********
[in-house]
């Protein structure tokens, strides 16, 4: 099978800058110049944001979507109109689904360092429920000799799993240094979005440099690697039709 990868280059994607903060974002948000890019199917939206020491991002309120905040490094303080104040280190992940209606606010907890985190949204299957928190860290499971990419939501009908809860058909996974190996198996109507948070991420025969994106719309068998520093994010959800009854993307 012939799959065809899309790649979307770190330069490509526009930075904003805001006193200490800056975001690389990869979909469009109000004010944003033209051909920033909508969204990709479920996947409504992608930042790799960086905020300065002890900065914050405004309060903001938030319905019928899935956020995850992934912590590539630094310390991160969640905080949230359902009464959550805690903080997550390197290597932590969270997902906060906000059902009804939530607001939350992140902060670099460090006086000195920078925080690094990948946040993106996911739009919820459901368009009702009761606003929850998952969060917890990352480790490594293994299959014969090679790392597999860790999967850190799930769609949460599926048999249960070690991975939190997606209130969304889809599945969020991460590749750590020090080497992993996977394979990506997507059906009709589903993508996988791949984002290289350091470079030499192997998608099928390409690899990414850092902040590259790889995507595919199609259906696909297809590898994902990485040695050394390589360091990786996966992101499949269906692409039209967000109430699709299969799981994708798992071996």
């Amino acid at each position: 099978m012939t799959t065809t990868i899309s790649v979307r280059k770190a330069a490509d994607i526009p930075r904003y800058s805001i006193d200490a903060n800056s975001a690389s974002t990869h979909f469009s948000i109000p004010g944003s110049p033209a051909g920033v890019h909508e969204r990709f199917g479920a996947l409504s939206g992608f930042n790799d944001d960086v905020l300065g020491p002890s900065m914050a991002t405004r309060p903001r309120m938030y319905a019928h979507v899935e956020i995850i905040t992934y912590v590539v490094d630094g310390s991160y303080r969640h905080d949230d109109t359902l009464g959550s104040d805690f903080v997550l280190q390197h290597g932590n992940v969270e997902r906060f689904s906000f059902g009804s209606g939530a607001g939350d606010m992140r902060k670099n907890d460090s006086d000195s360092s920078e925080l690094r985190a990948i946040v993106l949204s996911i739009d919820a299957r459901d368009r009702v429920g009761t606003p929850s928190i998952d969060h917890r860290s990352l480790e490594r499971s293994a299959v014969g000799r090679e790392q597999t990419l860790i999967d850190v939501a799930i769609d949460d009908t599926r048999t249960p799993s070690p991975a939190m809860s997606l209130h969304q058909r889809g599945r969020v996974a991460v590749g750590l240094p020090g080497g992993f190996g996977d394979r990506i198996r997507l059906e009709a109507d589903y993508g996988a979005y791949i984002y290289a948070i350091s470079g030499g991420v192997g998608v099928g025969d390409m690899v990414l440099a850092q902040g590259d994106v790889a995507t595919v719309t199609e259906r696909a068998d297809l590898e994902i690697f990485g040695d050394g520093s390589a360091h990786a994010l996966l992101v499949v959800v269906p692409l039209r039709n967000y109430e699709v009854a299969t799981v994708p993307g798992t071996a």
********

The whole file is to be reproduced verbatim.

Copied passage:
[in-house]
């Protein structure tokens, strides 16, 4: 099978800058110049944001979507109109689904360092429920000799799993240094979005440099690697039709 990868280059994607903060974002948000890019199917939206020491991002309120905040490094303080104040280190992940209606606010907890985190949204299957928190860290499971990419939501009908809860058909996974190996198996109507948070991420025969994106719309068998520093994010959800009854993307 012939799959065809899309790649979307770190330069490509526009930075904003805001006193200490800056975001690389990869979909469009109000004010944003033209051909920033909508969204990709479920996947409504992608930042790799960086905020300065002890900065914050405004309060903001938030319905019928899935956020995850992934912590590539630094310390991160969640905080949230359902009464959550805690903080997550390197290597932590969270997902906060906000059902009804939530607001939350992140902060670099460090006086000195920078925080690094990948946040993106996911739009919820459901368009009702009761606003929850998952969060917890990352480790490594293994299959014969090679790392597999860790999967850190799930769609949460599926048999249960070690991975939190997606209130969304889809599945969020991460590749750590020090080497992993996977394979990506997507059906009709589903993508996988791949984002290289350091470079030499192997998608099928390409690899990414850092902040590259790889995507595919199609259906696909297809590898994902990485040695050394390589360091990786996966992101499949269906692409039209967000109430699709299969799981994708798992071996």
């Amino acid at each position: 099978m012939t799959t065809t990868i899309s790649v979307r280059k770190a330069a490509d994607i526009p930075r904003y800058s805001i006193d200490a903060n800056s975001a690389s974002t990869h979909f469009s948000i109000p004010g944003s110049p033209a051909g920033v890019h909508e969204r990709f199917g479920a996947l409504s939206g992608f930042n790799d944001d960086v905020l300065g020491p002890s900065m914050a991002t405004r309060p903001r309120m938030y319905a019928h979507v899935e956020i995850i905040t992934y912590v590539v490094d630094g310390s991160y303080r969640h905080d949230d109109t359902l009464g959550s104040d805690f903080v997550l280190q390197h290597g932590n992940v969270e997902r906060f689904s906000f059902g009804s209606g939530a607001g939350d606010m992140r902060k670099n907890d460090s006086d000195s360092s920078e925080l690094r985190a990948i946040v993106l949204s996911i739009d919820a299957r459901d368009r009702v429920g009761t606003p929850s928190i998952d969060h917890r860290s990352l480790e490594r499971s293994a299959v014969g000799r090679e790392q597999t990419l860790i999967d850190v939501a799930i769609d949460d009908t599926r048999t249960p799993s070690p991975a939190m809860s997606l209130h969304q058909r889809g599945r969020v996974a991460v590749g750590l240094p020090g080497g992993f190996g996977d394979r990506i198996r997507l059906e009709a109507d589903y993508g996988a979005y791949i984002y290289a948070i350091s470079g030499g991420v192997g998608v099928g025969d390409m690899v990414l440099a850092q902040g590259d994106v790889a995507t595919v719309t199609e259906r696909a068998d297809l590898e994902i690697f990485g040695d050394g520093s390589a360091h990786a994010l996966l992101v499949v959800v269906p692409l039209r039709n967000y109430e699709v009854a299969t799981v994708p993307g798992t071996a």